Ah the seating chart — one of the least fun parts of wedding planning, especially if you’re having a big wedding. While it seems like an easy task, it’s not rare for couples to get pretty frustrated with this as they get closer and closer to their big days. That’s why I’ve decided to share some of my personal tips and advice to creating the perfect seating chart, without going crazy in the process.
### Why Do I Need a Seating Chart?
If you’re hitting this stage of planning, you might be asking yourself, “Why do we need a seating chart anyway? Can’t guests just find a seat themselves?” In my opinion, a seating chart is a must, unless you’re not doing a meal or your wedding is a very small family and friends gathering where almost everyone knows each other. I’ve been to many weddings where it was a struggle to find a seat, let alone a seat next to people I actually knew and liked. Don’t create extra anxiety for your guests; thoughtfully create a seating chart that reserves a place specially for each guest.
### Who Sits at the Head Table?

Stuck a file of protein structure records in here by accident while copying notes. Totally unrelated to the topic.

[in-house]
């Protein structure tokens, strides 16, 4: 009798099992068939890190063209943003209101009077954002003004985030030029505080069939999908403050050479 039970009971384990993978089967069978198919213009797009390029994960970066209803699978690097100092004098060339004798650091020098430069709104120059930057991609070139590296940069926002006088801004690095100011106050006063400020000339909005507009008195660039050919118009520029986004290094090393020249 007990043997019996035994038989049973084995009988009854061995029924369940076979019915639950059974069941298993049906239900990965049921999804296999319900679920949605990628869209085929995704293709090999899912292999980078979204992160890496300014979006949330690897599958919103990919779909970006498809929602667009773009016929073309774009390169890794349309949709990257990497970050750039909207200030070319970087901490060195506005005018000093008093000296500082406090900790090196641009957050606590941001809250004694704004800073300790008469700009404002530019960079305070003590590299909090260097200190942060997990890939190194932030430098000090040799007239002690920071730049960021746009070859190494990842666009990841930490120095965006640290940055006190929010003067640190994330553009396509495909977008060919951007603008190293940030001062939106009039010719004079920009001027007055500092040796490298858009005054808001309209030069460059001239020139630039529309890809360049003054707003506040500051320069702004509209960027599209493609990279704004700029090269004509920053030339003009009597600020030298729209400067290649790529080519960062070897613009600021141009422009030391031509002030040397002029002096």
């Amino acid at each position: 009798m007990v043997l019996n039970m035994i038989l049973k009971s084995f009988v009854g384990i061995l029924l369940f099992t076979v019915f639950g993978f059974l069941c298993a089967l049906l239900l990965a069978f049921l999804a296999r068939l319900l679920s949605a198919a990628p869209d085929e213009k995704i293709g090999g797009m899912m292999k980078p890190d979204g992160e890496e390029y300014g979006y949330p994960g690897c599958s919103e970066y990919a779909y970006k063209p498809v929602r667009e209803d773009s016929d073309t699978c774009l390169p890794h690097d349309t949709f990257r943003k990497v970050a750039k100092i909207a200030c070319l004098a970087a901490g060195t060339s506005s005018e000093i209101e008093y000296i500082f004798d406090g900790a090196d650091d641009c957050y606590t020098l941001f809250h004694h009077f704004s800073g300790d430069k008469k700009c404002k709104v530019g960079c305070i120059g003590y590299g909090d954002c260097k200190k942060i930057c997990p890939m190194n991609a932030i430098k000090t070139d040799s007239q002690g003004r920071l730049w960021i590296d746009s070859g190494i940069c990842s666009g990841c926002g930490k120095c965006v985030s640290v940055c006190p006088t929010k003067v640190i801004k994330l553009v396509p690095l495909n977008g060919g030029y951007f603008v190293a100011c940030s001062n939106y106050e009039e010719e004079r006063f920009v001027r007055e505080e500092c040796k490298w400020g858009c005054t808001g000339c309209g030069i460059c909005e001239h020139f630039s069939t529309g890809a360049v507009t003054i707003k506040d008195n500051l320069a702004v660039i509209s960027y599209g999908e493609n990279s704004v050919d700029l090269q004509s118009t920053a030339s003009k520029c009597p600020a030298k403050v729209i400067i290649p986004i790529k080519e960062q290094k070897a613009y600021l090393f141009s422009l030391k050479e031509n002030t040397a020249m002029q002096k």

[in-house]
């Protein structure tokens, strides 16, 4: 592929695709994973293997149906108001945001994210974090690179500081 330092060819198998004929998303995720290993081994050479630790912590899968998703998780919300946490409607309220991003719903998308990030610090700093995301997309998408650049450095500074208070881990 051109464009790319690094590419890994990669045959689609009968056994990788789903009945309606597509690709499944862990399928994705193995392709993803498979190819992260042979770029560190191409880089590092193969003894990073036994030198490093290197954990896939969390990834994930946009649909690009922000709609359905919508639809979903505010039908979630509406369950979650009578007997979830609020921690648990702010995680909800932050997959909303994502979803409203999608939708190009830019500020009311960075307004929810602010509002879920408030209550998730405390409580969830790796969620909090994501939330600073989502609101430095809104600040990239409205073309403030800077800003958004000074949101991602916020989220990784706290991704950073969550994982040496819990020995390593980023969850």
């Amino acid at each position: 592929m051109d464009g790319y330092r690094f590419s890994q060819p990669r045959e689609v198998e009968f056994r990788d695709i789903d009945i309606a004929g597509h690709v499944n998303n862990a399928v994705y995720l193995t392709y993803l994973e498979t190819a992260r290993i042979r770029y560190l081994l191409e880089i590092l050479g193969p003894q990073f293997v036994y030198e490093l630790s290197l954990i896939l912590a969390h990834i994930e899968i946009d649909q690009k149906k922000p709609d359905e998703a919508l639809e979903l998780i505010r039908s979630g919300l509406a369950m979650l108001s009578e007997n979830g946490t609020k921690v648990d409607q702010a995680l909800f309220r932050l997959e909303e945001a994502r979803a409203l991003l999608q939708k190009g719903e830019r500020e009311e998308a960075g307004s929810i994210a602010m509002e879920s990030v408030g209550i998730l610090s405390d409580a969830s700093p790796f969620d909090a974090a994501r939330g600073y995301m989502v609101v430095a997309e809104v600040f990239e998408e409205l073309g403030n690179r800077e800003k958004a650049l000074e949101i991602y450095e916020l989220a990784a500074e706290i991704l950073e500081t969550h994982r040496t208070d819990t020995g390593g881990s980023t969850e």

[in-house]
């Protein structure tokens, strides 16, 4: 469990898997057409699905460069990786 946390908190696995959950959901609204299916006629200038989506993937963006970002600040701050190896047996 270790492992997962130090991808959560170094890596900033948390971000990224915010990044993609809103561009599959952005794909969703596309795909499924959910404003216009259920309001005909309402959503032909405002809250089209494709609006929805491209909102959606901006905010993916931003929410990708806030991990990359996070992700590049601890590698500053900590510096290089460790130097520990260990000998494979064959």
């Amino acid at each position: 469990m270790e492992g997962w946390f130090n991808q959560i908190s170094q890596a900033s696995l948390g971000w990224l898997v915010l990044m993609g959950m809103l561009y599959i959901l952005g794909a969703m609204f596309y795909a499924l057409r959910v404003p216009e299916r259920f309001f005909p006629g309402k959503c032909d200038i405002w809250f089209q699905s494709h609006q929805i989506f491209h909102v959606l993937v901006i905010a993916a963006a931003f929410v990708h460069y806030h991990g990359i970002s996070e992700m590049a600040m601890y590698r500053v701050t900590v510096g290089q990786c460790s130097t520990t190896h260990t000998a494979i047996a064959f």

When it comes to the head table, you have a couple options — a large table or the entire bridal party or a sweetheart table for you and your new hubby alone. I’ve also seen the significant others of the bridal party seated at the head table. Really, this is dependent on your preference and how much space you have.
### Where Does Everyone Else Go?
This, my friends, is where many people find trouble when it comes to seating arrangements. What worked really well for Michael and I was to use post-it notes as people and paper plates as tables when we were arranging everyone. That way, you can easily move people around as you fill in tables and try to ensure everyone has a seat they’ll be happy with. This photo (found on [Something Turquoise](http://somethingturquoise.com/2011/09/02/diy-easy-seating-chart/)), uses a very similar approach:
**A few things to keep in mind:**
1. Parents, grandparents and other close family members should be as close to the head table as possible.
2. Avoid the urge to create a singles table; this might embarrass some of your single friends. Instead, mix singles and couples together.
3. Sit friends and acquaintances together wherever possible.
4. If you have a large group of friends that can’t fit at one table, split the group down the middle and fill in the rest of each table with other people who may not be a part of such a large group.
5. Be cognizant of who works well together.
_**So…are you ready to tackle your seating chart now?**_